Windows Phone 7 Has Become That Which It Hated the Most

Posted on 14 March 2011, Last updated on 14 March 2011 by

wp7 logoHey folks. Here’s an excerpt of of my recent HTC Surround review that I wanted to highlight. It’s way more broad than the HTC Surround alone; it applies to every Windows Phone 7 device thus released. I think it deserves its own place for discussion so I’m offering it up for viewing here in this article. If you’ve spent some time with Windows Phone 7, please join us in the comments after reading. Even if you haven’t yet played with WP7, I’d be interested to hear what people think about the platform after realizing what it has become. Here it is:

I really like the Windows Phone 7 interface. I’ve been really impressed with it ever since I got my hands on the Surround. The Surround doesn’t have the top-of-the-line CPU, nor does it have the most RAM of any smartphone out there. Still, it powers the WP7 GUI with ease. You’ll find slick and smooth animations throughout the core parts of the OS. Particular apps vary in their performance and are sometimes sluggish on the interface side of things.

Though I’m very impressed with the unique interface of WP7, there’s one thing that’s really bugging me. To explain, you’ll have to watch this:

This was the video used to announce Windows Phone 7 a little while back. The analogy of apps being rooms that you can only be in one at a time was a great way to poke fun at Apple’s iOS which, at the time, only ran one application at a time with no apparent backgrounding/multitasking. Microsoft promised that they were going to avoid this and let applications work together and provide glance-able information rather than asking you to jump between different apps.

Now here’s the sad part: While iOS went on to provide a great multi-tasking experience by freezing applications in the background and providing the ability to quick-switch between them, Windows Phone 7 actually became exactly what it was mocking in the WP7 announcement video.

Apps in WP7 function exactly like they showed in the video; as individual rooms. Apps cannot run in the background (beyond your typical email/sms/music). Many don’t even run while the phone is locked! For instance, if I lock my phone while viewing the official Twitter app, then come back to the phone a few seconds later and unlock it, I’ll be greeted with a several second pause and a “resuming inch message as I wait for the app to get going again. If I see something online that I want to share on Facebook, I have to exit the browser and wait for the Facebook app to get started.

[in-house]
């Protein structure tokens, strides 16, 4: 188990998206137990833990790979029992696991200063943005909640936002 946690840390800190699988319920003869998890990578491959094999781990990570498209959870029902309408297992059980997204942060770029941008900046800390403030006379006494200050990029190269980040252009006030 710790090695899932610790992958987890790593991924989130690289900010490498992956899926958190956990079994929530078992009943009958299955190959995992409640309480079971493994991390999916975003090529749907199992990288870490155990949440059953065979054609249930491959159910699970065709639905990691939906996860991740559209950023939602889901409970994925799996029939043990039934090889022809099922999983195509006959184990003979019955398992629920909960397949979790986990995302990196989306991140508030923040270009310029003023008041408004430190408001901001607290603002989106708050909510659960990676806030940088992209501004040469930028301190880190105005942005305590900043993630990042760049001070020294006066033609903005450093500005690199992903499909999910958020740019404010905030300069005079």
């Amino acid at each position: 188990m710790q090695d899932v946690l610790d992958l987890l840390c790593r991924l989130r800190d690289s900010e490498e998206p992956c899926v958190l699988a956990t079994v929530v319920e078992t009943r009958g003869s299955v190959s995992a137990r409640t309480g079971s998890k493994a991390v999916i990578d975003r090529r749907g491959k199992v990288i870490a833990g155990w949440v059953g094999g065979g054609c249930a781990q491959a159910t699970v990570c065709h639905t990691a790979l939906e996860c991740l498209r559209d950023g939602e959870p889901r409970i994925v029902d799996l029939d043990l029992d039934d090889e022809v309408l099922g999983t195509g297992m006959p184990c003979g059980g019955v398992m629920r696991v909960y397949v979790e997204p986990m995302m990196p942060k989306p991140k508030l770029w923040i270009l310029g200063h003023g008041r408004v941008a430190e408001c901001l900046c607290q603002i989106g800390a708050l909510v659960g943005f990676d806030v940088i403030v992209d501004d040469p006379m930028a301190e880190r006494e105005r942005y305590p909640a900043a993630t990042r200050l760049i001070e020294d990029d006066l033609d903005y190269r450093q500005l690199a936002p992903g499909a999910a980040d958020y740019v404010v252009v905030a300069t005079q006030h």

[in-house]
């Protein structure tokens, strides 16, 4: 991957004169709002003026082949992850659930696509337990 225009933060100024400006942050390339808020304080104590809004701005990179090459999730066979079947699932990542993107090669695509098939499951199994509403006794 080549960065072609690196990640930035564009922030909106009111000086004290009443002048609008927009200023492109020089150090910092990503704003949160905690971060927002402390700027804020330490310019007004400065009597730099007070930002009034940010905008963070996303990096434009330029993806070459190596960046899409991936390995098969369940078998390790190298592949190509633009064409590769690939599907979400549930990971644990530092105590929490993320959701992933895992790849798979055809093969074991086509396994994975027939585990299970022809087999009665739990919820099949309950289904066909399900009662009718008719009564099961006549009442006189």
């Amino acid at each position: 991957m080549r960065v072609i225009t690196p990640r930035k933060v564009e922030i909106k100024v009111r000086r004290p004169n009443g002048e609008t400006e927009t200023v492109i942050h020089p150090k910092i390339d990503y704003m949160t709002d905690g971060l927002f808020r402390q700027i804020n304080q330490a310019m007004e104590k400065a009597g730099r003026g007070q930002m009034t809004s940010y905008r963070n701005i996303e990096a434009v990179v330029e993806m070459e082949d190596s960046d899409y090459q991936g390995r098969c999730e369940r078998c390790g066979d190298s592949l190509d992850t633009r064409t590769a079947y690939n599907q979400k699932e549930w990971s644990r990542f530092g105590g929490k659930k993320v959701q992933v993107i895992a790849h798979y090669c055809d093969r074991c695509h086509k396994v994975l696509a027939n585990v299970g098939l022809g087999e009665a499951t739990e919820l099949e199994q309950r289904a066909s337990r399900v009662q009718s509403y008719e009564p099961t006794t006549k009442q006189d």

The video also mentions that apps on other platforms “rarely work together inch. In WP7 they never work together. Because of the individual “room inch nature of each app, and the lack of cut/copy/paste, WP7 doesn’t feel like it’s geared toward productivity.

“I need to get this address from the web browser into the Maps application… well with no way to copy text, or even switch quickly between the apps, I guess I can’t do that. inch

“Wow this is a great webpage, I’d love to share this link with my twitter friends. Wait a minute, can’t do that! inch

“I’ll just record this meeting while I reference some notes from my email. Oh no, that’s impossible on WP7! inch

Ok, I think you catch my drift. All of the above is quite possible on iOS or Android, but impossible on Windows Phone 7. Clearly, they haven’t delivered on their promise to prevent the app “room inch analogy.

Considering that Windows Phone 7 is a total restart of Microsoft’s mobile OS offering, and that’s it’s just out of the gate, it’s impressive. But in a world full of several mature and maturing mobile operating systems, WP7 needs a serious 2.0 update if it hopes to make a dent in the space. If Microsoft doesn’t deploy such an update soon, they might get knocked out of the race all together.

3 Comments For This Post

  1. FireDragon says:

    I am with you on this issue. As much as I like to work around Windows Phone 7 due to its interface, I don’t want to go any where near it any time soon because of 1. No Copy Paste, 2. No True Multi-tasking. And well couple of other well-discussed issues. Copy paste is coming but to really increase the game for their side they need to fill those gaps really really soon.

    Personally I have no problem with small lags because I understand more work, more integrated features will take more processing power and memory so it will always have some side effects every once in a while but other users need to understand this small matter as well. I feel that because of those users, we are stepping away from good functionality and productivity uses from a mobile phone.

  2. David says:

    The windows phone advertisement campaign that seems to insinuate that people don’t actually want to bury their heads in their devices is a little bit… blind. In my estimation, people don’t bury their heads in their devices because they don’t have a central place where they can see all the apps that have a certain type of function, they do it because they like the apps that they do use (in my experience it’s not THAT many apps that people use regularly, they just have a few they really like using all the time).
    I think advertising a smart phone that people don’t want to use all the time is like advertising a car that people don’t want to drive all the time. It just makes very little sense when you think about it. If you buy a super expensive phone (all smartphones are super expensive) then you’ll probably want a reason to bury your head in it. Otherwise, why not just buy a feature phone, symbian s40 or something?

  3. Ben says:

    Haha, love the car analogy, excellent point!

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